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A few facts. Any connection among them is up to you.

1981: Colonel Meir Dagan is commander of the "South Lebanon Zone" - a strip north of the border in the Galilee, an enclave controled by Israel and its Lebanese accomplices since the Litani Operation in 1978.

In Lebanon, the Christians are fighting the Muslims and their Palestinian allies. In Tyre and Sidon, car bombs are going off at various Palestinian events, killing PLO activists involved in terror activities against Israelis, as well as innocent civilians. A new, mysterious group claims to be responsible for the car bombs.

2002: Meir Dagan, now a major general in reserves, describes the Hezbollah as "Iranian proxies, the spearhead of their terrorist policies, maintaining connections in Lebanon with terror factions connected to al-Qaida, like the al-Ansar Corps." Dagan demands a campaign against terror, "uncompromising and as soon as possible."

2003: Meir Dagan is now head of the Mossad. In a car bombing near Sidon, Muhamed al-Masri, commander of the al-Ansar Corps - the local franchise for al-Qaida - is killed. A new, mystery group claims responsibility.

Somehow, when Dagan's around, new and mysterious groups pop up and objects blow up, killing Arabs who aren't Israel-lovers. But that is too much of a personification of the secret world. The on-the-job risks of the victims is more of a result of the connections and circumstances than the identity of those at the pinnacle of the machinery. A veteran observer in the north mumbled something last week about the "ass..." of a Hezbollah man killed in Lebanon, but then caught himself and fell silent, leaving the listener wondering if perhaps he was referring to someone he doesn't like.

Dagan draws his power and authority from the supreme authority, his direct commander, Prime Minister Ariel Sharon.

It wasn't that way in the twilight years of 1980-1981, after defense minister Ezer Weizman and before defense minister Sharon, when the military ranks above Dagan - major general Avigdor Ben-Gal in the Northern Command and chief of staff Rafael Eitan - operated in Lebanon behind the sleeping back of then-prime minister and defense minister Menachem Begin and hiding their moves from Military Intelligence.

The traditional rivalry between Military Intelligence and the Mossad, ahead of the war in Lebanon and in its wake, has still not disappeared. But it was fenced in by then-premier and defense minister Yitzhak Rabin in 1994.

Military Intelligence is responsible for assessments and warnings, the Mossad for prevention (of terrorism and the acquisition by Israeli enemies of weapons of mass destruction) overseas, alongside the Shin Bet's responsibility for counter-terrorism and counter-espionage in Israel and the territories. But a lacuna was encountered in the foiling of attacks like the one in Mombasa last year, in which three Israeli tourists were killed at a Kenyan resort, and Military Intelligence is demanding it be given responsibility for such operations.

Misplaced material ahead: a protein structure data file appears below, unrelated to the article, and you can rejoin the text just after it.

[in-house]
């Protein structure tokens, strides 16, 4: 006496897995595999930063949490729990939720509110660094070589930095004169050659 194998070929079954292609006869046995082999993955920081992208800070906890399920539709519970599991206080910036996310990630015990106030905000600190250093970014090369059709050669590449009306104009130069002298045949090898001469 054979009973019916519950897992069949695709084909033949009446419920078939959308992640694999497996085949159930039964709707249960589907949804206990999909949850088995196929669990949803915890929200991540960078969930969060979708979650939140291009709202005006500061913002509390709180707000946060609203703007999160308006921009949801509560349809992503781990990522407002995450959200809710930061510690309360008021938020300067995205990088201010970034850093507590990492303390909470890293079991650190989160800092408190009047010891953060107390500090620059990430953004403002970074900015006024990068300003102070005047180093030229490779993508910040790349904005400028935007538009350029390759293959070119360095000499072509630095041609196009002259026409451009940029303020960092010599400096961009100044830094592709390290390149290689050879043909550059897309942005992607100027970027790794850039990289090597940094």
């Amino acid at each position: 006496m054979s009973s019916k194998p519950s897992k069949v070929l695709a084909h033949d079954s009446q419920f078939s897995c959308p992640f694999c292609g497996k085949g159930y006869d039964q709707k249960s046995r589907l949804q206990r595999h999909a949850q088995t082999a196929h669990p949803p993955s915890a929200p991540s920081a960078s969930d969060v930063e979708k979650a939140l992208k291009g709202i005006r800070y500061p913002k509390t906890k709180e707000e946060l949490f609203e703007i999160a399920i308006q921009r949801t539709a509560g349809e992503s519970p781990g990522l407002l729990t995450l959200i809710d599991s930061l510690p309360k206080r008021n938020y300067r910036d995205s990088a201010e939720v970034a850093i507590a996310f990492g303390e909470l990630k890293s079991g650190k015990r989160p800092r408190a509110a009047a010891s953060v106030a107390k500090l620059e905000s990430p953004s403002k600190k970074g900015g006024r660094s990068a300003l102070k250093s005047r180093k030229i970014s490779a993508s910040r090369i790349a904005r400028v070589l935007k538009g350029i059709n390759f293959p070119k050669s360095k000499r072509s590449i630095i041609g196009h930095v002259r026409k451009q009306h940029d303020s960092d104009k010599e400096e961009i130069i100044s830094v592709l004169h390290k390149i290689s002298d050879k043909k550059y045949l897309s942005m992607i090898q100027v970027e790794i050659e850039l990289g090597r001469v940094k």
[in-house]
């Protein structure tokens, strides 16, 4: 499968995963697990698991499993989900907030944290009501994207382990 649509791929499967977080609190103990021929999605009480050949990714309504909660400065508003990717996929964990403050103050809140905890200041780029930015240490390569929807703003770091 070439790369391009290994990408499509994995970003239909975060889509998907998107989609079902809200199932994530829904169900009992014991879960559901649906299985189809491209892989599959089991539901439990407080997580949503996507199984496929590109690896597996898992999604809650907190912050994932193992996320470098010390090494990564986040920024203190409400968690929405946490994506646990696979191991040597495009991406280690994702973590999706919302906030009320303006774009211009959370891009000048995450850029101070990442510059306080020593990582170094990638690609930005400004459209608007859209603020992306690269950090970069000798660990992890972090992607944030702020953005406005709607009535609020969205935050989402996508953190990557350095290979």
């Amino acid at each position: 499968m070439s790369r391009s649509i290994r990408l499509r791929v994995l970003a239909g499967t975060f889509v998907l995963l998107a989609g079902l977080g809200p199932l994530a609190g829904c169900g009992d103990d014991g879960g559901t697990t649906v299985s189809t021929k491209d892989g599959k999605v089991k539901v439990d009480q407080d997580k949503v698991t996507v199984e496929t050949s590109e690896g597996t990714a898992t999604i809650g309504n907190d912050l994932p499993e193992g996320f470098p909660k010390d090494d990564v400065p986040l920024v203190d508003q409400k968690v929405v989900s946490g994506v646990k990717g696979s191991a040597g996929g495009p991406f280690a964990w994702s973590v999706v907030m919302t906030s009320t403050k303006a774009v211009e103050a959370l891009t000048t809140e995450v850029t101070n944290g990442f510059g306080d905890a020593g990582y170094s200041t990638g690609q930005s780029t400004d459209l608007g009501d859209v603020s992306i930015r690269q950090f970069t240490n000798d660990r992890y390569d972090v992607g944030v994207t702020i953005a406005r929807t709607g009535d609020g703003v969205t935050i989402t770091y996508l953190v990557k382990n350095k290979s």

The terrorism desk in Military Intelligence's research department was beefed up and it now coordinates the assessments of the threat from Qaida al-Islam, the umbrella alliance of the Saudi al-Qaida and the Egyptian Jama al-Islam. Osama bin Laden, believed alive by Military Intelligence, was revealed to be the big staple of Israeli-American cooperation in the shadow world of the campaign against terror.

In the spirit of the times, and as in the Shin Bet, Military Intelligence now also wants to maintain independent connections overseas, which except for France in the 1950s, were always much weaker than those of the Mossad. The Americans have mountains of evidence taken as booty and transcripts of interrogations that need experienced translators who know the nuances of Arabic.

Israel offered its help and a little was accepted. There are three kinds of translators for prisoner statements in the American army nowadays - a third soldiers (mostly reservists), a third contractors, and a third from "allies."

Al-Masri's killing in Lebanon was overshadowed by the capture in Pakistan of someone much closer to bin Laden, Khaled Sheikh Mahmud. Like bin Laden, Hassan Nasrallah of the Hezbollah fell silent until September 2002 and then, in honor of the anniversary of 9/11 and ahead of the campaign in Iraq, he renewed his provocations of the United States and Israel.

Military Intelligence is more moderate than Dagan and has identified signs in the Hezbollah of Lebanese and Arab characteristics that are important for Nasrallah as he seeks a pan-Arab leadership role. In Israel, there are those who hope - and others say they delude themselves - that the Hezbollah is close to stepping out of the Iranian embrace. But even those ready to believe in the de-Iranization of Hezbollah emphasize that the more important test is the link between Hezbollah and Syria.

On the Iranian-Lebanese issue, the Mossad and Military Intelligence are two corners of a triangle. The third corner is the defense minister's advisor, Uri Lubrani, whose support for acceleration of the disintegration of the Tehran regime - as a fulcrum for moving Syria and Hezbollah away from policies of force - has angered senior Mossad officials.

Lubrani has fallen silent recently, nearly disappeared, and maybe that's a mirror image of the shadow arena over the border.